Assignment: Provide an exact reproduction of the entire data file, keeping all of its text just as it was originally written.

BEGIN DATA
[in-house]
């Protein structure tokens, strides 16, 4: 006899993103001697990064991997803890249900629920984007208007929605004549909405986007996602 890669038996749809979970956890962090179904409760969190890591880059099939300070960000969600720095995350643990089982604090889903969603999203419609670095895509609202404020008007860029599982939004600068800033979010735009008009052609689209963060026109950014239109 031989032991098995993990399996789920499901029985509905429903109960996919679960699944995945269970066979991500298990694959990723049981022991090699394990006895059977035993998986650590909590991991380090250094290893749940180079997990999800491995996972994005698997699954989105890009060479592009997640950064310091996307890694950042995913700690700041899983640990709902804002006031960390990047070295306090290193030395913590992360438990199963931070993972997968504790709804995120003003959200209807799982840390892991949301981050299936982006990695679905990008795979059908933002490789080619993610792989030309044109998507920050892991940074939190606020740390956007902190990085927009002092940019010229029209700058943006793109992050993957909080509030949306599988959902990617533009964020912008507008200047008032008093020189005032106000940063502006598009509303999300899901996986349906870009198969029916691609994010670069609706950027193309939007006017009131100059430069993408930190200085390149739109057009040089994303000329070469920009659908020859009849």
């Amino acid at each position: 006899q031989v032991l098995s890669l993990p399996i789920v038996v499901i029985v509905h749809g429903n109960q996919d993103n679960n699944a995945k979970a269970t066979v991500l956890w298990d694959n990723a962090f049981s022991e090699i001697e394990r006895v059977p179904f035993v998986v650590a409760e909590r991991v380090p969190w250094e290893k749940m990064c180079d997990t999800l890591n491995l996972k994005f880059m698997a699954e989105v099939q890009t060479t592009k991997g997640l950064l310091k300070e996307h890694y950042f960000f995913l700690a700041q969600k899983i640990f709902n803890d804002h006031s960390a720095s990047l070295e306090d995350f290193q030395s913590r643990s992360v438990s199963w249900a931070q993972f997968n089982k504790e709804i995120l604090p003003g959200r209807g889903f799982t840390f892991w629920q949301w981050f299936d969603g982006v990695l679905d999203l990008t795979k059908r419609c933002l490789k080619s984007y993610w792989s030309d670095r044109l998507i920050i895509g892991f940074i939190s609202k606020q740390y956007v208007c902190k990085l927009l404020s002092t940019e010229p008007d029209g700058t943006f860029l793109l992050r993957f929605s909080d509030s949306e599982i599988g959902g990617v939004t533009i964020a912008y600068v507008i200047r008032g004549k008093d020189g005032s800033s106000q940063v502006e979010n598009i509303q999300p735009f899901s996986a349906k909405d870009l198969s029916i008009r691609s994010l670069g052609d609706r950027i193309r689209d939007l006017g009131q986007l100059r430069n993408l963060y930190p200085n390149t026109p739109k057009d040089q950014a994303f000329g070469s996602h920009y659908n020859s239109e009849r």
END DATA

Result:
[in-house]
């Protein structure tokens, strides 16, 4: 006899993103001697990064991997803890249900629920984007208007929605004549909405986007996602 890669038996749809979970956890962090179904409760969190890591880059099939300070960000969600720095995350643990089982604090889903969603999203419609670095895509609202404020008007860029599982939004600068800033979010735009008009052609689209963060026109950014239109 031989032991098995993990399996789920499901029985509905429903109960996919679960699944995945269970066979991500298990694959990723049981022991090699394990006895059977035993998986650590909590991991380090250094290893749940180079997990999800491995996972994005698997699954989105890009060479592009997640950064310091996307890694950042995913700690700041899983640990709902804002006031960390990047070295306090290193030395913590992360438990199963931070993972997968504790709804995120003003959200209807799982840390892991949301981050299936982006990695679905990008795979059908933002490789080619993610792989030309044109998507920050892991940074939190606020740390956007902190990085927009002092940019010229029209700058943006793109992050993957909080509030949306599988959902990617533009964020912008507008200047008032008093020189005032106000940063502006598009509303999300899901996986349906870009198969029916691609994010670069609706950027193309939007006017009131100059430069993408930190200085390149739109057009040089994303000329070469920009659908020859009849």
């Amino acid at each position: 006899q031989v032991l098995s890669l993990p399996i789920v038996v499901i029985v509905h749809g429903n109960q996919d993103n679960n699944a995945k979970a269970t066979v991500l956890w298990d694959n990723a962090f049981s022991e090699i001697e394990r006895v059977p179904f035993v998986v650590a409760e909590r991991v380090p969190w250094e290893k749940m990064c180079d997990t999800l890591n491995l996972k994005f880059m698997a699954e989105v099939q890009t060479t592009k991997g997640l950064l310091k300070e996307h890694y950042f960000f995913l700690a700041q969600k899983i640990f709902n803890d804002h006031s960390a720095s990047l070295e306090d995350f290193q030395s913590r643990s992360v438990s199963w249900a931070q993972f997968n089982k504790e709804i995120l604090p003003g959200r209807g889903f799982t840390f892991w629920q949301w981050f299936d969603g982006v990695l679905d999203l990008t795979k059908r419609c933002l490789k080619s984007y993610w792989s030309d670095r044109l998507i920050i895509g892991f940074i939190s609202k606020q740390y956007v208007c902190k990085l927009l404020s002092t940019e010229p008007d029209g700058t943006f860029l793109l992050r993957f929605s909080d509030s949306e599982i599988g959902g990617v939004t533009i964020a912008y600068v507008i200047r008032g004549k008093d020189g005032s800033s106000q940063v502006e979010n598009i509303q999300p735009f899901s996986a349906k909405d870009l198969s029916i008009r691609s994010l670069g052609d609706r950027i193309r689209d939007l006017g009131q986007l100059r430069n993408l963060y930190p200085n390149t026109p739109k057009d040089q950014a994303f000329g070469s996602h920009y659908n020859s239109e009849r």